Earth Snapshot RSS Feed Twitter

Posts tagged Four Corners

Smoke Spreading from Zambia into Angola and Botswana – July 29th, 2012

18S 23.0E

June 29th, 2012 Category: Fires, Image of the day, Rivers, Salt Flats

Angola and Zambia – June 26th, 2012

Smoke spreads from Zambia (upper right) into Angola (upper left) and Botwana (lower right). Namibia (lower left), remains unaffected. Although the thumbnail image shows a cloud of smoke, upon opening the full image multiple blazes can be pinpointed in Zambia and near the Caprivi Strip, or “Four Corners” region where Botswana, Namibia, Zimbabwe and Zambia near form a quadruple frontier. Also of note in the image is the Okavango Delta (lower right quadrant) and the salty white surfaces of the Etosha (left) and Makgadikgadi (right) Pans.

Mountains of the Four Corners Region, USA – December 16th, 2009

36.9N 109.1W

December 16th, 2009 Category: Image of the day, Lakes, Rivers

USA - November 18th, 2009

USA - November 18th, 2009

The Four Corners is a region of the United States consisting of southwest Colorado, northwest New Mexico, northeast Arizona and southeast Utah. The boundaries of the four states listed above meet at one point, just left of the center of this image. It is the only such geographic point in the entire United States.

The Four Corners is part of a high Colorado Plateau. This makes the area a center for weather systems, which stabilize on the plateau then proceed eastward toward the central and mountain states. This weather system creates snow and rain fall over the central United States.

Mountain Ranges in the Four Corners include Sleeping Ute Mountains, Abajo Mountains and the Chuska Mountains. Protected areas in the Four Corners area include Canyon de Chelly National Monument, Hovenweep National Monument, Mesa Verde National Park and Monument Valley.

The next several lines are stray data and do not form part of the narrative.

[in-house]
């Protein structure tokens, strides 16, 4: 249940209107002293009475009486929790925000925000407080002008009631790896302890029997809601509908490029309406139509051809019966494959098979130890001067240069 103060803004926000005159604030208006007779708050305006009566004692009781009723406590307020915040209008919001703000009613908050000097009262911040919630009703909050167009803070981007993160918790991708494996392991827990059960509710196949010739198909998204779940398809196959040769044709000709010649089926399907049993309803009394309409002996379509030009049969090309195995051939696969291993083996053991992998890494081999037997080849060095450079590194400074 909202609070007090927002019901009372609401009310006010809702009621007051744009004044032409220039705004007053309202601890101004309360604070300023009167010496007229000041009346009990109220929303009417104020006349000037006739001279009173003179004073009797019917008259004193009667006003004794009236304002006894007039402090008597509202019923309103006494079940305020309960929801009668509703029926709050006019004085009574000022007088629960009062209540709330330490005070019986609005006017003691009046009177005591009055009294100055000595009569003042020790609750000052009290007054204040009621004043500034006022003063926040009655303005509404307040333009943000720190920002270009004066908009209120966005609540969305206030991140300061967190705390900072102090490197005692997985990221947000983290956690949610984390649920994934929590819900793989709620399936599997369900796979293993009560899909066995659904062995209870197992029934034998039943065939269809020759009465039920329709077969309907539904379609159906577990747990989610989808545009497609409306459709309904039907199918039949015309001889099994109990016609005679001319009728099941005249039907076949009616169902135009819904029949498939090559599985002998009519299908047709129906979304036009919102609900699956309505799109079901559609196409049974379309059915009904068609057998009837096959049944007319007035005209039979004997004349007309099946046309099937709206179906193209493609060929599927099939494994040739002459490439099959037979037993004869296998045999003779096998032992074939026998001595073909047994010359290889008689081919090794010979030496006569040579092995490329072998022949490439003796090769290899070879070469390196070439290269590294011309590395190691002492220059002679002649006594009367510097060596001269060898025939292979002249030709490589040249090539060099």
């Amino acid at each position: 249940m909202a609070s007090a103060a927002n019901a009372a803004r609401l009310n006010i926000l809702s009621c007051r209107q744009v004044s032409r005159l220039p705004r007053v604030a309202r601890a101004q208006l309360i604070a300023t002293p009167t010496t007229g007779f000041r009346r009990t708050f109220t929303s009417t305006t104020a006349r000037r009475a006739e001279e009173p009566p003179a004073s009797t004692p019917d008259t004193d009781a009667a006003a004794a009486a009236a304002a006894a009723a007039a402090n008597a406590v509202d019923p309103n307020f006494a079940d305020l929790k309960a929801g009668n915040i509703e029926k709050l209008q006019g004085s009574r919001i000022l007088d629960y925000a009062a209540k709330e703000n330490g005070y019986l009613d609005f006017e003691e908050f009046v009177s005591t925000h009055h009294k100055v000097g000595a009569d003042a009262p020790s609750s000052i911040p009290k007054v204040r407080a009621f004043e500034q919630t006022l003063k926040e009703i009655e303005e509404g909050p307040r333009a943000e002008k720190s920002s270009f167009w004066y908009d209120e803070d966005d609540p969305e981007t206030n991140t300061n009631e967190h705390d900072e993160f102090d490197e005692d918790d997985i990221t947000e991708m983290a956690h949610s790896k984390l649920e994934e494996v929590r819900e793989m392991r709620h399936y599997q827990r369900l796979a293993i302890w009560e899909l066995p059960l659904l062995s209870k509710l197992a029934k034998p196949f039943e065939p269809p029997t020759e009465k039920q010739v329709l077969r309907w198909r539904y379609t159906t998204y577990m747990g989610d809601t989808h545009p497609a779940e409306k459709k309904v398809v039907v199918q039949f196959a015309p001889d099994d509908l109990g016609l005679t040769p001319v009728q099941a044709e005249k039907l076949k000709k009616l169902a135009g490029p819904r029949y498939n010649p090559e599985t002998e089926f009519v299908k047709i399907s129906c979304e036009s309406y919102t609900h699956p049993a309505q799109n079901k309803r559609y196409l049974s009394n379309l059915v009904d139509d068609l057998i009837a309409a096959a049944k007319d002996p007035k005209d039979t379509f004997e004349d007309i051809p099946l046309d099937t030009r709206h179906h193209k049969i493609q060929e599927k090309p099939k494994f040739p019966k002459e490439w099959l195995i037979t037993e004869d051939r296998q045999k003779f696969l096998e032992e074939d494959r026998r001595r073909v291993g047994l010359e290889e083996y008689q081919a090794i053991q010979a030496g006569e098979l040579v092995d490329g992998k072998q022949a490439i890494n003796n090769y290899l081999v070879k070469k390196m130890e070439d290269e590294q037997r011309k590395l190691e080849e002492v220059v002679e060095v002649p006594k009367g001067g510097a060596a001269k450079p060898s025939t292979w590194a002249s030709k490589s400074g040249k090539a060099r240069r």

Also visible at the center left is the Glen Canyon National Recreation Area, encompassing the area around Lake Powell and lower Cataract Canyon in Utah and Arizona. This national recreation area covers 1,254,429 acres (5,076 km²).

The Okavango Inland Delta in Botswana

19S 23.0E

November 18th, 2009 Category: Rivers

Botswana - October 7th, 2009

Botswana - October 7th, 2009

The sands of the Kalahari Desert in Botswana appear green where the Okavango River pours onto them, creating the Okavango Delta. The other green area at the top is swampland in Africa’s “Four Corners” region.

The delta is fed from Angola’s October to April rainy season, although the waters generally don’t reach Botswana until December and don’t travel to the bottom end of the delta until July. As this image was taken in early October, at the start of Angola’s rainy season, the delta has not yet expanded to its maximum area.

Bodies of Water and Wetlands of South-Central Africa

19S 23.0E

September 17th, 2009 Category: Lakes, Rivers

Botswana, Zimbabwe and Zambia - June 21st, 2009

Botswana, Zimbabwe and Zambia - June 21st, 2009

Numerous important bodies of water and wetlands areas are visible in this fine, cloud-free image of Botswana, Angola, Zimbabwe, Zambia and the Caprivi Strip zone of Namibia.

In Botswana, which occupies the lower portion of the image, the Okavango River and Delta can be seen on the left, and the Makgadikgadi Salt Pans to the right.

Above the Okavango Delta is the Cuando River, which leads to a place known as Africa’s “Four Corners”, as Namibia, Botswana, Angola and Zambia share a quadruple frontier near the triangular swampy area visible northeast of the delta.

The upper portion of the image contains the Zambezi River and Barotse Floodplain in Zambia in the top left quadrant and Lake Kariba, on the border between Zambia and Zimbabwe, in the top right quadrant.

The Caprivi Strip and Africa’s “Four Corners”

17.5S 23.7E

June 29th, 2009 Category: Rivers, Snapshots

Africa's "Four Corners" - June 21st, 2009

Africa's "Four Corners" - June 21st, 2009

The Caprivi Strip cuts horizontally in from the left and across the central band of this image,  ending to the right of the center. It is bordered by the Okavango, Cuando, Chobe and Zambezi rivers. The area is rich in wildlife and has mineral resources.

The strip is a narrow protrusion of Namibia eastwards about 450 km (280 miles), between Botswana on the south, Angola and Zambia to the north, and Okavango Region to the west.

As such, the area has been nicknamed Africa’s “Four Corners”. The site of this quadruple frontier is by the swamp located slightly northeast of the center.